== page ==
By Helen Hamilton-Shaw, member engagement and strategy director at Legal Futures Associate LawNet
I visit a lot of different businesses in the course of my job – both law firms and other types of organisations. This gives me a unique opportunity to compare how the legal sector is shaping up against the commercial world in how they welcome visitors to their business, and it’s fair to say that those that go the extra mile certainly stand out.
Recently I had two very different experiences in the space of a week. On one day I had to travel to see company A. They had confirmed the meeting by email, including detailed travel instructions beforehand. I found the office easily and when I arrived in the car park I discovered a space reserved with my name on it.
Two days later, I was at a meeting with company B. The meeting had been confirmed but no travel instructions included. Their office was quite hard to find; I discovered they had two offices on the same road and being unfamiliar with the area, I wasn’t totally sure which one I was meant to go to. Inevitably, I went to the wrong one first, so had to get back in the car and drive to the other location. When I got there I discovered the car park was full apart from one empty space with a sign in it saying ‘Reserved for Partners’. I had to go back out and find a space on the street and then walk back to the office.
On both occasions when I entered the office I was met with a warm and friendly welcome and an offer of a drink, but which experience do you think left the best impression upon me?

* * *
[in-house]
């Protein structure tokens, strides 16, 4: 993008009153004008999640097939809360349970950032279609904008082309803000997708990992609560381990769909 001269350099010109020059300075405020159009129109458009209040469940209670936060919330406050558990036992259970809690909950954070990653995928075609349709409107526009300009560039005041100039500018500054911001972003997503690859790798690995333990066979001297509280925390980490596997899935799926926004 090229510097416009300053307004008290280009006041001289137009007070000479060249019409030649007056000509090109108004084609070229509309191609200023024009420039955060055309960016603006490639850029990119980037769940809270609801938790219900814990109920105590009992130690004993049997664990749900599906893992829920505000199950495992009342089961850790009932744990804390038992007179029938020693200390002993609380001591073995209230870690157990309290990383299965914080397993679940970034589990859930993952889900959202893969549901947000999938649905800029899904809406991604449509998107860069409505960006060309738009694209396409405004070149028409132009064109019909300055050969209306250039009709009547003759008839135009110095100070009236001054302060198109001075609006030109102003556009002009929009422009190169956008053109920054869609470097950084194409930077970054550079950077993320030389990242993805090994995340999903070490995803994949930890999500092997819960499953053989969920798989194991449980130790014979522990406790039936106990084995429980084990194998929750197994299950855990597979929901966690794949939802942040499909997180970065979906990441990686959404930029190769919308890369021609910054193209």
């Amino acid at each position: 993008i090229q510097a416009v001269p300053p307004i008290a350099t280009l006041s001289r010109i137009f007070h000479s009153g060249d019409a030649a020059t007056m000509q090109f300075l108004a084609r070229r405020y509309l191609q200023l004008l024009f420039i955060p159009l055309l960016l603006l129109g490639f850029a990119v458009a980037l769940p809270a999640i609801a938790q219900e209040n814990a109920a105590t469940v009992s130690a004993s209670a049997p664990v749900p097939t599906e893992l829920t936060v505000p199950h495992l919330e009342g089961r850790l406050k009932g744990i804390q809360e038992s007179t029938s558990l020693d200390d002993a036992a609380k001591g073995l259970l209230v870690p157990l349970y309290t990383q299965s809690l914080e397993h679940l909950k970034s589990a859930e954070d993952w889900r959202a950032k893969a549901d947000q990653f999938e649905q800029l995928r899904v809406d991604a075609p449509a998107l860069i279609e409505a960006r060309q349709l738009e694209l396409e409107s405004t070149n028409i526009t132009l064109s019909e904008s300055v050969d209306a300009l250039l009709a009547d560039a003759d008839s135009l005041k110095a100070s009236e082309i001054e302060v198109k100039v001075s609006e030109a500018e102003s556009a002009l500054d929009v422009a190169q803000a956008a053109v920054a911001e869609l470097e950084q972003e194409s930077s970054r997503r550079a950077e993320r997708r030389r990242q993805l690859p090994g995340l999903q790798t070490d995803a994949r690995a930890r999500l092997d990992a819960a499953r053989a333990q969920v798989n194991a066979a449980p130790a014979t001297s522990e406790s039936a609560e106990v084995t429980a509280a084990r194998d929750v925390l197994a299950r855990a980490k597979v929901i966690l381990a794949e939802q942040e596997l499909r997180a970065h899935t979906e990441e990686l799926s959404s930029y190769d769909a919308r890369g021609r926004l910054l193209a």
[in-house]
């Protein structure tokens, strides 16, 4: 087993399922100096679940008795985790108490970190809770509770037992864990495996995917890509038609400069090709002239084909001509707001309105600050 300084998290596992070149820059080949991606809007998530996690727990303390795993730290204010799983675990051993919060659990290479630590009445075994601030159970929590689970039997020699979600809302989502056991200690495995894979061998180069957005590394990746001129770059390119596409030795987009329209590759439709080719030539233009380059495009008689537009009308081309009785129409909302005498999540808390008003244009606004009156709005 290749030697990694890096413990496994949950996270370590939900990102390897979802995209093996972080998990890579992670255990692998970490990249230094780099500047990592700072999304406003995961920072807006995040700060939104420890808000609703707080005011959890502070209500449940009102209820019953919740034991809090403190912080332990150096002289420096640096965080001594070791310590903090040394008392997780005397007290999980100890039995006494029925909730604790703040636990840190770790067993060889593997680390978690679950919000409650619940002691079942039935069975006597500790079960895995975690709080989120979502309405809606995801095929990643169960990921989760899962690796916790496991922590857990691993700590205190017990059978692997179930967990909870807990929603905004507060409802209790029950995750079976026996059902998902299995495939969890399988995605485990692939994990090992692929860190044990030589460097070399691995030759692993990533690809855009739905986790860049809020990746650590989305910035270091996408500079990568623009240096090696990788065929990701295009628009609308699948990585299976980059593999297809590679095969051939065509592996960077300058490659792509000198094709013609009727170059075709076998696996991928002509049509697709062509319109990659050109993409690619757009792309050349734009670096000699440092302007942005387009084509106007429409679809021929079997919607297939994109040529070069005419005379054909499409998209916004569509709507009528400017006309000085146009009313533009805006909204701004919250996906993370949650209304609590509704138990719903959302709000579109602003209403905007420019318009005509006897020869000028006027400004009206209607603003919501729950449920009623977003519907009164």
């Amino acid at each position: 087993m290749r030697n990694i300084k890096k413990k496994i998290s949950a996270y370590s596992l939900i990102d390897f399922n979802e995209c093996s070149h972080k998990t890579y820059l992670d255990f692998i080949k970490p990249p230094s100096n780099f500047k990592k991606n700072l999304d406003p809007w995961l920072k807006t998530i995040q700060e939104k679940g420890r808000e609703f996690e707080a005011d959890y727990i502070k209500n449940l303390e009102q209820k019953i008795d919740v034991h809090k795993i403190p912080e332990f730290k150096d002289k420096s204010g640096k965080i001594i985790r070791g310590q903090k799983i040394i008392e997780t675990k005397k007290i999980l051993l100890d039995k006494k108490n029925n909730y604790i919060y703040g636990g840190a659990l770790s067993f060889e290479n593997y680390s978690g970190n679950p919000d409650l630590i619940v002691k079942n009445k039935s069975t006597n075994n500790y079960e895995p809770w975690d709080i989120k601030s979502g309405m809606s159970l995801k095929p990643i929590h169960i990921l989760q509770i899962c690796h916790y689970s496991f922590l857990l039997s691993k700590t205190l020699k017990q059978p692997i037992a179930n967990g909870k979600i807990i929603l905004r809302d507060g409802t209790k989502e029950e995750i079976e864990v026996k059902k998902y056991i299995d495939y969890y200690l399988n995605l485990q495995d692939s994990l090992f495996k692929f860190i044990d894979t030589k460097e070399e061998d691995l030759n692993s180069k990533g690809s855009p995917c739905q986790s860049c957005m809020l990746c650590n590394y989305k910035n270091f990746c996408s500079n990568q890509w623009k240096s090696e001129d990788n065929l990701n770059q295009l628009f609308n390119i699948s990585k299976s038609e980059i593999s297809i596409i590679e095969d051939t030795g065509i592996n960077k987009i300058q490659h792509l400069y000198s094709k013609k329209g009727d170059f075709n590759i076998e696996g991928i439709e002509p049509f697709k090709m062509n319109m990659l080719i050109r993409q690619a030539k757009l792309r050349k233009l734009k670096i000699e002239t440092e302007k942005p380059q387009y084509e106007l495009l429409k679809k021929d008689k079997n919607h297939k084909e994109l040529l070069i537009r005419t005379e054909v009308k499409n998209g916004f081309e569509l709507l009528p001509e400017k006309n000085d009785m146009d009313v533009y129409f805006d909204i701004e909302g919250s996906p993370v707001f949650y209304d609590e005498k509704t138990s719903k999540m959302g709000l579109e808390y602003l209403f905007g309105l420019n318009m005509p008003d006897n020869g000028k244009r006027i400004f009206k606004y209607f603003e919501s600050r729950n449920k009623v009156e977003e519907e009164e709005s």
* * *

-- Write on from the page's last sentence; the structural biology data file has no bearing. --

We all know that the earliest interactions are crucial to building a strong relationship. But the first impression starts long before a client walks through your front door. The companies who do this best have taken understanding of the customer journey to another level; where it’s about more than just making sure your reception area is tidy.
Rather, it’s about anticipating the needs of your customer at every point along the journey and making sure that you’re meeting those needs, whatever they might be. This takes a bit of time and thought but the impact can be huge.
Let’s just take one small example and think about what happens in your firm when you book a meeting with a client. Are details confirmed in a follow-up email or letter (depending on who your client is and their preferences)? Do you send instructions for how to find your office, whether by car, public transport or foot? If you have car parking on site, do you offer to reserve a space for your visitors? If not, do you signpost local parking?
And if you have reserved parking on site, think about the message this conveys. If visitors find the only empty spaces are reserved for partners, it implies the partners are more important than they are. If you’re going to reserve some spaces for your senior people, do it in a subtle way.
You should aim to make customers feel that they are important to you at every opportunity. Looking to other sectors can generate more ideas about how to do this. For example, at the Savoy, photos of regular guests and VIPs are put up in the office so the team can recognise them and then always greet them by their name. It’s a small but powerful way of making someone feel important and relatively easy to implement.
Anticipating the needs of your customer demonstrates respect and concern for them as individuals. Most people today have busy, complicated lives – juggling work, family and other responsibilities. When you come across a company that has taken the trouble to think about how they can make things easier for you, it really stands out.
And being remembered for a positive experience is surely something we all want.